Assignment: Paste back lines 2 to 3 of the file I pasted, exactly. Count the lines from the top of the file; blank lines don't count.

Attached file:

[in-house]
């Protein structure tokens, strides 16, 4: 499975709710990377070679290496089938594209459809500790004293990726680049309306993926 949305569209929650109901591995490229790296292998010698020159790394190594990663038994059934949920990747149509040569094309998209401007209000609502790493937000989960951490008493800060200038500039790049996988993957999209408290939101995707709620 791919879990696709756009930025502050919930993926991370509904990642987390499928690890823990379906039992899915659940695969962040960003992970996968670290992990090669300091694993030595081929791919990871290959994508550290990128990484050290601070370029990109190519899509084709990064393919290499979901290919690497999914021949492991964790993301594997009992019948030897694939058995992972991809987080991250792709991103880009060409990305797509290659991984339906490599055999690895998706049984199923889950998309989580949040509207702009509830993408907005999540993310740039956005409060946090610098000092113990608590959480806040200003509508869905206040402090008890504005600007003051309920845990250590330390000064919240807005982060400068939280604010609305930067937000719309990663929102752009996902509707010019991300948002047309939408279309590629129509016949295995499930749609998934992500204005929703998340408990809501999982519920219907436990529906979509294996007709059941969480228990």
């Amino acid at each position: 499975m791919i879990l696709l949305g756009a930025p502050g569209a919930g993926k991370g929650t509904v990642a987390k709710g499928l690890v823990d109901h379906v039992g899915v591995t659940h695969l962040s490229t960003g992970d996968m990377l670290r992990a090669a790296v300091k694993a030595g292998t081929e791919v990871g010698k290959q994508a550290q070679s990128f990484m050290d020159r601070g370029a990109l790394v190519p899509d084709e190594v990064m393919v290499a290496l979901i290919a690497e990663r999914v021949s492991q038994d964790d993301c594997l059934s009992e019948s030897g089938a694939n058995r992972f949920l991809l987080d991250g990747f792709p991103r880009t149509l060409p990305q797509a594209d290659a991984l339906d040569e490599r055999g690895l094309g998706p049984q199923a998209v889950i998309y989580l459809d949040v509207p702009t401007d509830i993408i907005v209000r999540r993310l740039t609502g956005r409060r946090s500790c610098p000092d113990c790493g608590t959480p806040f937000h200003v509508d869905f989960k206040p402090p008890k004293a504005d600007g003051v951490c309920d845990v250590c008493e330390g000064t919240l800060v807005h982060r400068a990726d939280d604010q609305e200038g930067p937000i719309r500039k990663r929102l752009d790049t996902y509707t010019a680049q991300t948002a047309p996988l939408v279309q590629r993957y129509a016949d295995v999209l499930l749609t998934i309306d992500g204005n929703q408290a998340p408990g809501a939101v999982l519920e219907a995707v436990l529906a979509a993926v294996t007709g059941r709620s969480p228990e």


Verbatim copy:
């Protein structure tokens, strides 16, 4: 499975709710990377070679290496089938594209459809500790004293990726680049309306993926 949305569209929650109901591995490229790296292998010698020159790394190594990663038994059934949920990747149509040569094309998209401007209000609502790493937000989960951490008493800060200038500039790049996988993957999209408290939101995707709620 791919879990696709756009930025502050919930993926991370509904990642987390499928690890823990379906039992899915659940695969962040960003992970996968670290992990090669300091694993030595081929791919990871290959994508550290990128990484050290601070370029990109190519899509084709990064393919290499979901290919690497999914021949492991964790993301594997009992019948030897694939058995992972991809987080991250792709991103880009060409990305797509290659991984339906490599055999690895998706049984199923889950998309989580949040509207702009509830993408907005999540993310740039956005409060946090610098000092113990608590959480806040200003509508869905206040402090008890504005600007003051309920845990250590330390000064919240807005982060400068939280604010609305930067937000719309990663929102752009996902509707010019991300948002047309939408279309590629129509016949295995499930749609998934992500204005929703998340408990809501999982519920219907436990529906979509294996007709059941969480228990």
């Amino acid at each position: 499975m791919i879990l696709l949305g756009a930025p502050g569209a919930g993926k991370g929650t509904v990642a987390k709710g499928l690890v823990d109901h379906v039992g899915v591995t659940h695969l962040s490229t960003g992970d996968m990377l670290r992990a090669a790296v300091k694993a030595g292998t081929e791919v990871g010698k290959q994508a550290q070679s990128f990484m050290d020159r601070g370029a990109l790394v190519p899509d084709e190594v990064m393919v290499a290496l979901i290919a690497e990663r999914v021949s492991q038994d964790d993301c594997l059934s009992e019948s030897g089938a694939n058995r992972f949920l991809l987080d991250g990747f792709p991103r880009t149509l060409p990305q797509a594209d290659a991984l339906d040569e490599r055999g690895l094309g998706p049984q199923a998209v889950i998309y989580l459809d949040v509207p702009t401007d509830i993408i907005v209000r999540r993310l740039t609502g956005r409060r946090s500790c610098p000092d113990c790493g608590t959480p806040f937000h200003v509508d869905f989960k206040p402090p008890k004293a504005d600007g003051v951490c309920d845990v250590c008493e330390g000064t919240l800060v807005h982060r400068a990726d939280d604010q609305e200038g930067p937000i719309r500039k990663r929102l752009d790049t996902y509707t010019a680049q991300t948002a047309p996988l939408v279309q590629r993957y129509a016949d295995v999209l499930l749609t998934i309306d992500g204005n929703q408290a998340p408990g809501a939101v999982l519920e219907a995707v436990l529906a979509a993926v294996t007709g059941r709620s969480p228990e």